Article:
But camera movements aren’t really possible in the limited space, meaning anything would all be post-production tricks.

Week Eight: Character Breakdown

Unlike other characters in the script, Flyhoof is a totally new character conceived for the story.
While it’s true that Rainbow Dash and Fluttershy don’t act in the script like their canon show counterparts nor do the actors take any real inspiration of the performances of the voice over artists/animators.

Flyhoof is different because she is totally original, so it does give some more flexibility. Her general visual style was my idea, I envisioned a more edgy character. As she is an Original Character (or OC), I was inspired by the infamously edgy OC pony characters created by the community, a common trait of these would be full black coat with red mane, so that’s the look we went for. Of course in my mind the original version still had wigs and a full costume, but the end resulted fitted in fine as it provided a stand-out contrast in comparison to the more bright other characters.

Her performance was largely based on what Logan desired.

Week Seven: Three Different Ways.

Fluttershy’s death scene is in part the climax of the film, it’s set in the forest (all naturally filmed on green screen), but there was debate of different ways this could be filmed (including even outside).

Due to the nature of the stunt where the actor (Jackson) falls over it could be covered in three different ways. We chose to use a static shot of him walking in, then lifting his foot up into frame which shows the beartrap, then he falls out of the frame as he dies.

But another way this could be filmed is to introduce a tilt, so when he gets caught by the bear-trap, the camera could tilt down to reveal the bear-trap to the audience, then his reaction as the camera tilts back up or he simply falls down into frame.

Another way is like the static show, however as he falls out of frame to die, the camera would tilt to follow him, but the reveal would remain the same as him lifting his foot into the frame as a surprise.

However I think the story is better served by the total static, I believe it adds more comedy quirk by having the foot lifted into frame with the trap (as his foot is normally out of frame) and then simply falling out of frame.
It makes a bit more sense with the Greenscreen forest in the background as well, if inclined it would also have extra editing for the background to track the movement of the tilt.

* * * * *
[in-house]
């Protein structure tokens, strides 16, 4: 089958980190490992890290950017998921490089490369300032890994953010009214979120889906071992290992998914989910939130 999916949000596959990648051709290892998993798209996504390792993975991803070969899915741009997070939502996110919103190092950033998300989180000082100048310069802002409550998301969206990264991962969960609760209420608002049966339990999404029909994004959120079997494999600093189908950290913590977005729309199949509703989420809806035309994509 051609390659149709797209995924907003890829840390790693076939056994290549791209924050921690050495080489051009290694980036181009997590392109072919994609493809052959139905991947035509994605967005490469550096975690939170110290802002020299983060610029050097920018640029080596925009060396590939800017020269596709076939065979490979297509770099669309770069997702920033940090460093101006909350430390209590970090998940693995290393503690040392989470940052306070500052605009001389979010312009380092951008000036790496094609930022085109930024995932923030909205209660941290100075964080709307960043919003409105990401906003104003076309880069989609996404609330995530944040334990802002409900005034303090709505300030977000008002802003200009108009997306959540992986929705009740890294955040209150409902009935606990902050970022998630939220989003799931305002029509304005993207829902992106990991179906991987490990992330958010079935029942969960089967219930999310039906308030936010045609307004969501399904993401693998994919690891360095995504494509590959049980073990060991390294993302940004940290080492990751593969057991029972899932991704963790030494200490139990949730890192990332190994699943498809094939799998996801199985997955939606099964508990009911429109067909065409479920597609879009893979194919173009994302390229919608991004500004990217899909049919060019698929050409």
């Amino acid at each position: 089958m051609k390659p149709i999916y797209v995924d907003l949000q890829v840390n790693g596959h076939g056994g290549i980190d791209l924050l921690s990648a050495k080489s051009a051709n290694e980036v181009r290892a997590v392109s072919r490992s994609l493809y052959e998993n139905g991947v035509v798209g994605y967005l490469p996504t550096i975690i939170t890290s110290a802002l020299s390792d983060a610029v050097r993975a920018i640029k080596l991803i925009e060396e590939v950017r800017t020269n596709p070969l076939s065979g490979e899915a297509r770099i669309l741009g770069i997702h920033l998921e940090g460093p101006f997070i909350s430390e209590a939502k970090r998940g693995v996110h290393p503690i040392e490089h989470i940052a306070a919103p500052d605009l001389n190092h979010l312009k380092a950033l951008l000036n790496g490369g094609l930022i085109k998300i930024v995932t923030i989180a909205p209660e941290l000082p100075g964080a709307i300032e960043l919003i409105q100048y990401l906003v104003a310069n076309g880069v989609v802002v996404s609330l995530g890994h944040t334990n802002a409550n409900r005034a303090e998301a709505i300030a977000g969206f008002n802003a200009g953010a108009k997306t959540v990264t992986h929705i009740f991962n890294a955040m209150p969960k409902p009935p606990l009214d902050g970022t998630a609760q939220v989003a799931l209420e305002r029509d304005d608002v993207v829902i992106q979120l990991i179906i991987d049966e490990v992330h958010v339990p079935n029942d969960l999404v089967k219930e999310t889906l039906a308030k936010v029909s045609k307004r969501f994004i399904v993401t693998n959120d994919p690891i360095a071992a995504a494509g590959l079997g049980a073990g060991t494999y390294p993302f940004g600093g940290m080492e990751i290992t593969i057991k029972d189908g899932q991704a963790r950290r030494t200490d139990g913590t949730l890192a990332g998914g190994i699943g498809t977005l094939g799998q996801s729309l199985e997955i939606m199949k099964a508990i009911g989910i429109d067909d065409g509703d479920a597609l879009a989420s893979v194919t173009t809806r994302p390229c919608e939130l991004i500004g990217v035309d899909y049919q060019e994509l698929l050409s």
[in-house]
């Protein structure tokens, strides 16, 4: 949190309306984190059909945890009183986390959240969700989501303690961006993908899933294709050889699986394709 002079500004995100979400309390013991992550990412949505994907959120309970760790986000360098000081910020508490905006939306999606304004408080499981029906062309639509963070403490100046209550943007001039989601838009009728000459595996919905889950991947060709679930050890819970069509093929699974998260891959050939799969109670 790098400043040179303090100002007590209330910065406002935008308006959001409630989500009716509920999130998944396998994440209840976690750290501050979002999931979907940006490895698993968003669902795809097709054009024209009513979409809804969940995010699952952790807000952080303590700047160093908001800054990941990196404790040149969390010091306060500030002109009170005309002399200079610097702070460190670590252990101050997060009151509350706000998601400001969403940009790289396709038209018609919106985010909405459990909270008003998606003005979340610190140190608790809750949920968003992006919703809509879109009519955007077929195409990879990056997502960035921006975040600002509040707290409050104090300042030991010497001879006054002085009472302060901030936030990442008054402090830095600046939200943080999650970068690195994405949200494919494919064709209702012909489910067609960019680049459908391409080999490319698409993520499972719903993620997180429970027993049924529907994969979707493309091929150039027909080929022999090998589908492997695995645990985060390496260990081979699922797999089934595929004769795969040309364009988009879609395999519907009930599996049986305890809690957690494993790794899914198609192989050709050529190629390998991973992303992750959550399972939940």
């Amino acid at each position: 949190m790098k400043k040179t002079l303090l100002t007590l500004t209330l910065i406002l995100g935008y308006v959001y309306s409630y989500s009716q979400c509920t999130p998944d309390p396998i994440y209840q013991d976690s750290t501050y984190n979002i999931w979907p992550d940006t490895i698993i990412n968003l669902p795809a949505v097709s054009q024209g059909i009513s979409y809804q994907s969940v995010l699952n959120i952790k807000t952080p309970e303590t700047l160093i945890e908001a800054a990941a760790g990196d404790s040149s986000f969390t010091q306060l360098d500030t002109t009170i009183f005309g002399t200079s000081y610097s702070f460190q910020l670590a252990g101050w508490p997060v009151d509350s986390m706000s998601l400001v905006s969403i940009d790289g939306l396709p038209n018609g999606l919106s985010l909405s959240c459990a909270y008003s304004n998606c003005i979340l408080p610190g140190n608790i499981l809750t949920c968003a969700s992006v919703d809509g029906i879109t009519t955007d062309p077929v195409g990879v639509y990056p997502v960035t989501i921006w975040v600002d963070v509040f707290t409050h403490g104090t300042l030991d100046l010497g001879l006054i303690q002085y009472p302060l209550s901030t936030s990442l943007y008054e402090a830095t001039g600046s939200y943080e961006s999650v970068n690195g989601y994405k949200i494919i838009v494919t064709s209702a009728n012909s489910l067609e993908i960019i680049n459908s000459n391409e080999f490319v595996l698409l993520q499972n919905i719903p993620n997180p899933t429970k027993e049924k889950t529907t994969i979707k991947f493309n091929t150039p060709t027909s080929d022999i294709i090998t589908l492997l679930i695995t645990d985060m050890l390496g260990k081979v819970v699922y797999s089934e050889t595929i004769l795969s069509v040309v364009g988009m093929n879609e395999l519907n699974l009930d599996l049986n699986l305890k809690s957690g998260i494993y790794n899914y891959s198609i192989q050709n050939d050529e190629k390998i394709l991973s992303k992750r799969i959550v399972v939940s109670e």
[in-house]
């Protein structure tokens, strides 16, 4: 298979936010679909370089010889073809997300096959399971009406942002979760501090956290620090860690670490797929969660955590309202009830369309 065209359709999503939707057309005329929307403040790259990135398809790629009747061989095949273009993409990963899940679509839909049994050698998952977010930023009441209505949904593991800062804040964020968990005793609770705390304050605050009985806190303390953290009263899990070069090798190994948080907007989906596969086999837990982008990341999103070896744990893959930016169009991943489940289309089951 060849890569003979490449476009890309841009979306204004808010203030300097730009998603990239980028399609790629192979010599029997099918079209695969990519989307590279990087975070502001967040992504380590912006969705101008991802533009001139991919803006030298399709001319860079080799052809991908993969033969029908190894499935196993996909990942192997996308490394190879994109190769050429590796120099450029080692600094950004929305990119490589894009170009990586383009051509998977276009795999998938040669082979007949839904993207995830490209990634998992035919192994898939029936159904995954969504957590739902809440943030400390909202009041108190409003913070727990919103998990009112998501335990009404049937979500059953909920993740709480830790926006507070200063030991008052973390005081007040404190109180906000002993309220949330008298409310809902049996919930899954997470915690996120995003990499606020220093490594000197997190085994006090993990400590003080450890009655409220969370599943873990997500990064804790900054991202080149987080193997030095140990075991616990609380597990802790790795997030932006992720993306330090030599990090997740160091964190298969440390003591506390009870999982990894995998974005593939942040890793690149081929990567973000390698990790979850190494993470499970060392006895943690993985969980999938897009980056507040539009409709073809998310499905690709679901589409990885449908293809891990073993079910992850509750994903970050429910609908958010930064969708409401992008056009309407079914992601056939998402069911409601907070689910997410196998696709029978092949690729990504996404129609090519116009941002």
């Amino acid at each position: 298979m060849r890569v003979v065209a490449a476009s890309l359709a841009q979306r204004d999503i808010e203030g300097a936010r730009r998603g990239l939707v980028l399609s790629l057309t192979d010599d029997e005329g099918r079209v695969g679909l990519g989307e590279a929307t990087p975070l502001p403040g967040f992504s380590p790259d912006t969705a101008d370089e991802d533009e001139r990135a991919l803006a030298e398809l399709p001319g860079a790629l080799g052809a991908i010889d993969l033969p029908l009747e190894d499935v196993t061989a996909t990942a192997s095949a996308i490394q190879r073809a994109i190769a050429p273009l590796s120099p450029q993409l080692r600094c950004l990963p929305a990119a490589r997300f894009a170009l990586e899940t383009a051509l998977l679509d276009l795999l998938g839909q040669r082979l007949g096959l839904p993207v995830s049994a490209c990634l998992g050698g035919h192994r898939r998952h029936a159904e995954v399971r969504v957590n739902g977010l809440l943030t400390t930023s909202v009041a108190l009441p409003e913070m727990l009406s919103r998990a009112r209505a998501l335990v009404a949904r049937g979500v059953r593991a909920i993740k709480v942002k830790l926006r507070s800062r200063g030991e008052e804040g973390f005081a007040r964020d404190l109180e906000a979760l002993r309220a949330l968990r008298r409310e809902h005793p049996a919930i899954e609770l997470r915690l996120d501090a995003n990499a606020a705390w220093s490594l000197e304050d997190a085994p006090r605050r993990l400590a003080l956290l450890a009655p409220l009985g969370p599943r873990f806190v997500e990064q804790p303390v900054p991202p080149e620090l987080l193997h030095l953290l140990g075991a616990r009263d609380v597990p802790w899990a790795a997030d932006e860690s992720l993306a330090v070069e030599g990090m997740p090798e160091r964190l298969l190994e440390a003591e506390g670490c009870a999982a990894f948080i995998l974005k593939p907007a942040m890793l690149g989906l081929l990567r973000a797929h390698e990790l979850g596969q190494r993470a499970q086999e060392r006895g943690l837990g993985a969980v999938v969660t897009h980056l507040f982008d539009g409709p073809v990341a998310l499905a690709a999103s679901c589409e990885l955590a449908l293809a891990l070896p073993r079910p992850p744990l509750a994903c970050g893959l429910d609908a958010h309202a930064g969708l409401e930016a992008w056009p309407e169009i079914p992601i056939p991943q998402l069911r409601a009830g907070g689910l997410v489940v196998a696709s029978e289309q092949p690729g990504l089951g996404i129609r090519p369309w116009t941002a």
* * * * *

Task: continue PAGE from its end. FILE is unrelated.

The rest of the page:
Monday, April 10, 2017

Week Six: Safety

Sets can be dangerous places, so many things may need to be flagged as problematic. When filming a short film child services believed that having a goat near a teenager was a danger because of biting, so then again people these days are on the careful of everything side.

Tripping hazards is the major thing, film sets have cables, boxes, lights, boom mics, props and all sorts of stuff everywhere. It could be very easy to trip if not paying attention.
Masking down cables is a good way to keep things clean and have less slack to loop around one’s foot. Having all equipment in its own obvious corner and not scattered around is another good way to avoid problems.

Having a safety prep talk before, highlighting problems is a good way to hopefully make sure everybody, both cast and crew is on the same page.
Safety officers can also be employed to ensure the upmost safety and check off on stunts, fire and more alarming things which need to be flagged as a problem.

Electrocution is another one, faulty equipment with a high amount of energy can cause many problems, one of my colleges found that a light would zap him. 

Week Five: Budget

Budgeting is a reality of film-making. Using the Screen Producers as a guide, I got the weekly cost for a low-budget web-series to be $10,155 with the costing being $2,031 per day.

Here is the breakdown for a daily cost which I figured.
Producer $750, Director $164, First AD $144, Second AD $122, Runner $107, DoP $157, First AC $107, Clapper $107, Data Wrangler $107, Sound Recordist $144, Editor $122.

Now I am sure these numbers as well below the industry standard, but it’s what I could figure out from the reference.

Maths and budgeting is not my strong point really.

Sunday, March 5, 2017

Week Four: Work needs doing

While we have made strong strides into pre-production, there is still work which needs to be done.

Casting is critical right now, we need to know who it is we’re working with and what they’re able to do, costuming will also play a big part in this. As we have three different stories, we’re going to have to need three different sets of costumes.
I myself have already began work on what the costumes for the My Little Pony characters can be like, but until we know the gender/height/size ect of the actors, we can’t progress with the actual physical side of the costume.

Title Sequence

The title sequence is due to be shot by week seven, this means we need to have our idea chosen, equipment booked and set(s) built by that time. Some of the ideas floated require green screen, so being able to light/shoot green screen will be critical knowledge to pull that off beforehand.


I don’t believe we can get away with shooting everything on the soundstage in front of the green screen, apart from looking maybe bad, the sound-stage is in high demand for many other students as well at the uni, we can’t hog it.